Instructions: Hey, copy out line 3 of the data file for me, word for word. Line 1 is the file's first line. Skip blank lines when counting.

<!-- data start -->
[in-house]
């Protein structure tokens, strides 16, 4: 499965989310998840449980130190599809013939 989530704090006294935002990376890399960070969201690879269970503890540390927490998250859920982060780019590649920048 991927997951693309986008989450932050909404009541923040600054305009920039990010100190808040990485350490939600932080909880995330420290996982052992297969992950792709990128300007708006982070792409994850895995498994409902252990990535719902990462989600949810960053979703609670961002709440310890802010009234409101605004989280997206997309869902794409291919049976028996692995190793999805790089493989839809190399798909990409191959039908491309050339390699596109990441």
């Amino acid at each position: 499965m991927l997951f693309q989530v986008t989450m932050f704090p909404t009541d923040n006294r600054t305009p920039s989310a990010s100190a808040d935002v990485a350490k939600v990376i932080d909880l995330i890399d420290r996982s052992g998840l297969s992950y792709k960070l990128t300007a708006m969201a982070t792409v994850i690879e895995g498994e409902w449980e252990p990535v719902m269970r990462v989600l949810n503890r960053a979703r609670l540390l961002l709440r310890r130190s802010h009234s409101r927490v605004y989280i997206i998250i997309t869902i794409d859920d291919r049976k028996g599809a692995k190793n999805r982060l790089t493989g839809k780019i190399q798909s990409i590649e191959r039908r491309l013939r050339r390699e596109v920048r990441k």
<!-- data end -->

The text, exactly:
């Amino acid at each position: 499965m991927l997951f693309q989530v986008t989450m932050f704090p909404t009541d923040n006294r600054t305009p920039s989310a990010s100190a808040d935002v990485a350490k939600v990376i932080d909880l995330i890399d420290r996982s052992g998840l297969s992950y792709k960070l990128t300007a708006m969201a982070t792409v994850i690879e895995g498994e409902w449980e252990p990535v719902m269970r990462v989600l949810n503890r960053a979703r609670l540390l961002l709440r310890r130190s802010h009234s409101r927490v605004y989280i997206i998250i997309t869902i794409d859920d291919r049976k028996g599809a692995k190793n999805r982060l790089t493989g839809k780019i190399q798909s990409i590649e191959r039908r491309l013939r050339r390699e596109v920048r990441k």